Budd Silk Cravats

Cravats used to be thought of as something worn by elder gentlemen and a sign of times gone by, however, our Piccadilly shop and website has noticed an upturn in their popularity over the last year. Perhaps this is due to the softness they can lend to a neckline and the compromise they provide when choosing to eschew a tie. They allow the wearer to maintain a considered, smart-casual appearance. A silk cravat is also deceptively warm, handy for when on the go.  

When discussing cravats, we are generally referring to a small neck scarf worn tucked inside a shirt. The etymology of the word Cravat reaches back to the mid 17th century, deriving from the French word Cravate or Krabate in German. The words literally translate as Croation or Croat. This was in reference to linen scarves worn by Croation soldiers that came into fashion in the 1650s after they had fought with the French during the Thirty Year War. 

Model wearing silk cravat and cotton shirt

The civilian version of the scarf was traditionally a triangular piece of lace, or linen, edged with lace. Over the following two centuries, the scarf evolved into a necktie that would be worn around the neck and tied in bow or, in the case of stock, tied twice around the neck. This bow over time evolved into the classic necktie that we know today, however, the cravat continued to exist, its origins still firmly rooted with the Croat troops and their scarves. 

When referring to classic, modern day cravats (as worn tucked into a shirt), the term Ascot also crops up and is sometimes used interchangeably. This often causes a little confusion amongst gentlemen, thanks to a difference in the interpretation of the words each side of the Atlantic. Across the pond in the States, an Ascot and a Cravat are ostensibly recognised as the same thing, whilst on British shores, the two are quite different, although closely related. 

Model wearing silk paisley cravat

Andrew Rowley, Budd’s shop manager, has been with the company for over three decades and is considered one of London’s foremost experts on matters of dress code and correct turnout. Who better to defer to than him for an explanation of these two items of neckwear and how they differ:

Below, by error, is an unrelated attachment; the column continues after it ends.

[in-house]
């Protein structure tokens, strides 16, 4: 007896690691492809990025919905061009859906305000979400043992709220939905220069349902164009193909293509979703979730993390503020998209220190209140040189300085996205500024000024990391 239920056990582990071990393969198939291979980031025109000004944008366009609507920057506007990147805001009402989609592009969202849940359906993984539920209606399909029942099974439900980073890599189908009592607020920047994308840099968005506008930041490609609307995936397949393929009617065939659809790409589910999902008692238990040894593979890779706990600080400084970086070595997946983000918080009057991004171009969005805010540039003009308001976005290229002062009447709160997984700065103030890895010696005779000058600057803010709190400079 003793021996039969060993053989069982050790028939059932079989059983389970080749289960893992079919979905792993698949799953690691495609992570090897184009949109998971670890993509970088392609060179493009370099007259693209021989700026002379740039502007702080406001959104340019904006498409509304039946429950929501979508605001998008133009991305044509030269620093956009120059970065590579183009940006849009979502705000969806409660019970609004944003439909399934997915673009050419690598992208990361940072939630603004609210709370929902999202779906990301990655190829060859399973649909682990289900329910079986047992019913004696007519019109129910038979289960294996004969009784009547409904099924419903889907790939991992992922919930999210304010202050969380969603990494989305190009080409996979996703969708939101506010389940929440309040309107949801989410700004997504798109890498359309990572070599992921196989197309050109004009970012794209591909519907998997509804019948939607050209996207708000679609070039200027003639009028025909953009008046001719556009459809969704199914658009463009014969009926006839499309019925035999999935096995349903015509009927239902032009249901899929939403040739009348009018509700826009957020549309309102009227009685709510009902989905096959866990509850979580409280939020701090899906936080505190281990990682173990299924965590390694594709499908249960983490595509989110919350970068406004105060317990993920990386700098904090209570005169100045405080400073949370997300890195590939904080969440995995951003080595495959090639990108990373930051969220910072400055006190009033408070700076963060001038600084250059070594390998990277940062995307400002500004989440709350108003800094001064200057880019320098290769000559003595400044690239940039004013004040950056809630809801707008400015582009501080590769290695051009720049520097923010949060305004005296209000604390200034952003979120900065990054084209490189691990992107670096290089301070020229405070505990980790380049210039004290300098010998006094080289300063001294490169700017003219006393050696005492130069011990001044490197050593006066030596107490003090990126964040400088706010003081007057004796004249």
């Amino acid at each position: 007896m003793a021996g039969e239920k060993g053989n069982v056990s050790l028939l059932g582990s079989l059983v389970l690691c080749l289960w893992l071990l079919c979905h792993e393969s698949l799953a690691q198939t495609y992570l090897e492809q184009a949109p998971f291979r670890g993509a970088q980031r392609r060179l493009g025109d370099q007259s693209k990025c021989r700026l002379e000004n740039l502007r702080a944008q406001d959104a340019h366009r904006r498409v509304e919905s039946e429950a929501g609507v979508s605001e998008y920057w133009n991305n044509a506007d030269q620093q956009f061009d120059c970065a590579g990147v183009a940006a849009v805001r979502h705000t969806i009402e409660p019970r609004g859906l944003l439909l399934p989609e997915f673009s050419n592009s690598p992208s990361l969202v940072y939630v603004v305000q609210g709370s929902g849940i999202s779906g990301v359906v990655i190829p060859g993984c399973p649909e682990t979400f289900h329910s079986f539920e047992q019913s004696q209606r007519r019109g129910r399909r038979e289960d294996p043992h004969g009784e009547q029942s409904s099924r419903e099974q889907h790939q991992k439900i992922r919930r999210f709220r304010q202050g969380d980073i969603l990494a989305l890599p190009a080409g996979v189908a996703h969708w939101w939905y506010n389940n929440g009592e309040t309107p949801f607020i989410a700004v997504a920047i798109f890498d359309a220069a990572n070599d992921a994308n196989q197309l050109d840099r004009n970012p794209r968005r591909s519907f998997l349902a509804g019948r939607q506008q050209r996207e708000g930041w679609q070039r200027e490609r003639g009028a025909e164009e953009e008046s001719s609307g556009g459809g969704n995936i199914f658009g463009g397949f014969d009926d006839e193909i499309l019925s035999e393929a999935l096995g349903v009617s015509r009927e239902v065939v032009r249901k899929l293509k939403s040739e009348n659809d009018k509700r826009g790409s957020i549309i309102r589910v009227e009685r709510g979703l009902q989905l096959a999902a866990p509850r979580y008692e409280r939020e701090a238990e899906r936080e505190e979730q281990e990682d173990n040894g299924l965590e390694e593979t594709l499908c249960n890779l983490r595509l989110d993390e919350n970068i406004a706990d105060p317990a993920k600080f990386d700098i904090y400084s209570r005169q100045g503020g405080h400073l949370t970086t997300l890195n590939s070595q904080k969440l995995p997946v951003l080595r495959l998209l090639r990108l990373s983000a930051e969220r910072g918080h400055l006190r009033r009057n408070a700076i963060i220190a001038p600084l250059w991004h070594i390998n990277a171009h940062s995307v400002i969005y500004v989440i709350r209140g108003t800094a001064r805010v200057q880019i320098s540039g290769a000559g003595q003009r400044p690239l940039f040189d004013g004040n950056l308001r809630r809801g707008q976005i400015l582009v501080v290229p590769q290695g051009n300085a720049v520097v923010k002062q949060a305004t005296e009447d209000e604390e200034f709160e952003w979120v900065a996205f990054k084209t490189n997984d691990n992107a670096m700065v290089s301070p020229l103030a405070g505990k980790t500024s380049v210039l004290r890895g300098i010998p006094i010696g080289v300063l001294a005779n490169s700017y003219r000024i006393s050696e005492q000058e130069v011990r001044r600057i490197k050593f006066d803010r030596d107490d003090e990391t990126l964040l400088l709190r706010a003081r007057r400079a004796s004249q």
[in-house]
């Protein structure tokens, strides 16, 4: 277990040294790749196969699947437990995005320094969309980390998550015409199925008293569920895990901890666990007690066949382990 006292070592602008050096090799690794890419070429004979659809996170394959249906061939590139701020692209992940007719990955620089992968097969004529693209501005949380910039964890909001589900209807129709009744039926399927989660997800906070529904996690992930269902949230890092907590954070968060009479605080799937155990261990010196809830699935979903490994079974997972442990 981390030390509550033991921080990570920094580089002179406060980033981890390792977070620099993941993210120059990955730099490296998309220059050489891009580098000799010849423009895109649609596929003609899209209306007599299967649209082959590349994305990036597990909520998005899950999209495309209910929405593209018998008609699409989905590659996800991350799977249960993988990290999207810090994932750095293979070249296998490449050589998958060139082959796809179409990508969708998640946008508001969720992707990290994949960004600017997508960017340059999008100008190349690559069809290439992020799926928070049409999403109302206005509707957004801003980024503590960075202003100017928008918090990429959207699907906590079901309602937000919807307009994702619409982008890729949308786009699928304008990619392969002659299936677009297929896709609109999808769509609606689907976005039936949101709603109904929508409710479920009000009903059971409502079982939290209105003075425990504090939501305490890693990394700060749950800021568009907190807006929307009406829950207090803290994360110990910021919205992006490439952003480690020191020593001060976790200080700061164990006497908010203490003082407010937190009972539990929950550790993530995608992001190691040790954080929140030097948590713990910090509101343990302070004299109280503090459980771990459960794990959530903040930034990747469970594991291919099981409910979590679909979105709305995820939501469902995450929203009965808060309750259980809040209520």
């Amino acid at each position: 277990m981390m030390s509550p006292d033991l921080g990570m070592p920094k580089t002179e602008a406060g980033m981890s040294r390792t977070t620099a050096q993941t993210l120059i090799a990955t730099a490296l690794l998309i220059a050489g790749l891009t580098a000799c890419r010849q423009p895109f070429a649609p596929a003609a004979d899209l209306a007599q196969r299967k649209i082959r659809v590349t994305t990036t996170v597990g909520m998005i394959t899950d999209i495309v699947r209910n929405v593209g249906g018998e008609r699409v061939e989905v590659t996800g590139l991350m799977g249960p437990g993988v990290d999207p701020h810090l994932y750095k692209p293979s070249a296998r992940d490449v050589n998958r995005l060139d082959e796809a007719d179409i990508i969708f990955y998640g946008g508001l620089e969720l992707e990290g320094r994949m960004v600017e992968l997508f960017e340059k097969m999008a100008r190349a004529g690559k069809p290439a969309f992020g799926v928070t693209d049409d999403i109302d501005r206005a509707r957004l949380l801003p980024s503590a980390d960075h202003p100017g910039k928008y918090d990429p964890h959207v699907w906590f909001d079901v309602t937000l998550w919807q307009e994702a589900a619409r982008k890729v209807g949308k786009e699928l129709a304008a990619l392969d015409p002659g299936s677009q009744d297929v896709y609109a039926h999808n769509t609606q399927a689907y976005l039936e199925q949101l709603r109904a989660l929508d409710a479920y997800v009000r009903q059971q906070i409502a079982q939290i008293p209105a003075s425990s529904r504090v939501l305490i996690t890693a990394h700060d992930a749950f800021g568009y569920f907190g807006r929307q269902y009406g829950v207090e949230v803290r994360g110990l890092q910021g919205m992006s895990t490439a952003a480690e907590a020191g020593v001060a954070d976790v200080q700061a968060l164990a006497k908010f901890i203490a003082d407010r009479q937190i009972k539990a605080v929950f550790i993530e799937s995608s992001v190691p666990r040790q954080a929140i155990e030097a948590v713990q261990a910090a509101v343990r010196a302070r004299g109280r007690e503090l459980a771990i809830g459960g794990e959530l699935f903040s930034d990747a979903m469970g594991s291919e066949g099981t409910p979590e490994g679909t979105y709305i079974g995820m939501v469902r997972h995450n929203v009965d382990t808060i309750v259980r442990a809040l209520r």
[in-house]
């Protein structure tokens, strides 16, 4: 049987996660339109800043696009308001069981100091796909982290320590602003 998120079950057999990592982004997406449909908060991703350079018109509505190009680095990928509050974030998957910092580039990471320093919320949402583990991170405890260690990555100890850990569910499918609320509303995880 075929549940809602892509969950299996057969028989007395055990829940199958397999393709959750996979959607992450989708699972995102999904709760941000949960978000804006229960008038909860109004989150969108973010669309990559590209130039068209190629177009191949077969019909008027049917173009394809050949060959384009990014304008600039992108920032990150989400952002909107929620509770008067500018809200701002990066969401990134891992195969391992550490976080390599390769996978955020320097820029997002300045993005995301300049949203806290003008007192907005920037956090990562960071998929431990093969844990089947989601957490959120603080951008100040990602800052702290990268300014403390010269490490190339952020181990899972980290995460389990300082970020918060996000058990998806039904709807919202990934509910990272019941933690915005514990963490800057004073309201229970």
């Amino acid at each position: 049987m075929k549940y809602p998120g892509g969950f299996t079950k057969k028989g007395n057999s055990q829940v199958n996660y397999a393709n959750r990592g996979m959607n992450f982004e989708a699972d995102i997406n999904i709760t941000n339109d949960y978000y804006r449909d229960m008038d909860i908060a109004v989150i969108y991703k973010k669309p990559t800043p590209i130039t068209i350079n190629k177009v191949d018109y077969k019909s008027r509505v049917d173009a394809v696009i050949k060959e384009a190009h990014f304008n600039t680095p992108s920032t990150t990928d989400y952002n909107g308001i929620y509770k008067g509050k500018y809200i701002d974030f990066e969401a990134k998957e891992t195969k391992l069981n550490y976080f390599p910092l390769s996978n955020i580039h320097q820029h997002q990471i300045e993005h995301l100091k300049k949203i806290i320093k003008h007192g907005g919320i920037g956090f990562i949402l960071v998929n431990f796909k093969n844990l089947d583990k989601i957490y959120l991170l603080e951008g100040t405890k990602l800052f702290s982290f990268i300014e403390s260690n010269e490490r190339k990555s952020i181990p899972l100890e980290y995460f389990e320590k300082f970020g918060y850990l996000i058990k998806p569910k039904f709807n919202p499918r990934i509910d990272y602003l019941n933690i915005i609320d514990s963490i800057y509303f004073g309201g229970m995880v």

“Silk cravats are casual and are made of patterned foulard silk. They usually have three pleats at the back and are to be worn inside an open neck shirt to provide colour and warmth. 

Within our Jermyn Street parlance, Ascots are for formal wear and are made of woven silk, traditionally in a salt and pepper design (black and silver). They are worn with a wing collar and a morning suit and gained their name from the Ascot races where attendees wore the neckpiece as part of the dress code. The back of a traditional Ascot is only 3/4" wide, in order that it does not protrude above the wing collar. It is tied so that you can wear a pearl pin or something grander with it. This serves not just an aesthetic purpose, but a practical one, holding the blades in place.

Back in the day, our Managing Director Mr Chalmers, used to boast that he tied an Ascot for George V!” 

Budd Madder Silk Cravats

Today Ascots may be found at weddings, where they are often matched to a waistcoat and worn by groomsmen and ushers. They are seldom seen at Royal Ascot. They are always in silk, and whilst continuing to be available in silver and black, are often found in solid or self-patterned designs. They tend to be stocked by dress wear outfitters, as opposed to traditional haberdasheries. By contrast, cravats are never one solid colour or striped, but instead are normally patterned in a madder, geometric or paisley design and are today worn in a more casual, and relaxed way than ever before

Take a look at our cravat collection. A broader collection is also available in store.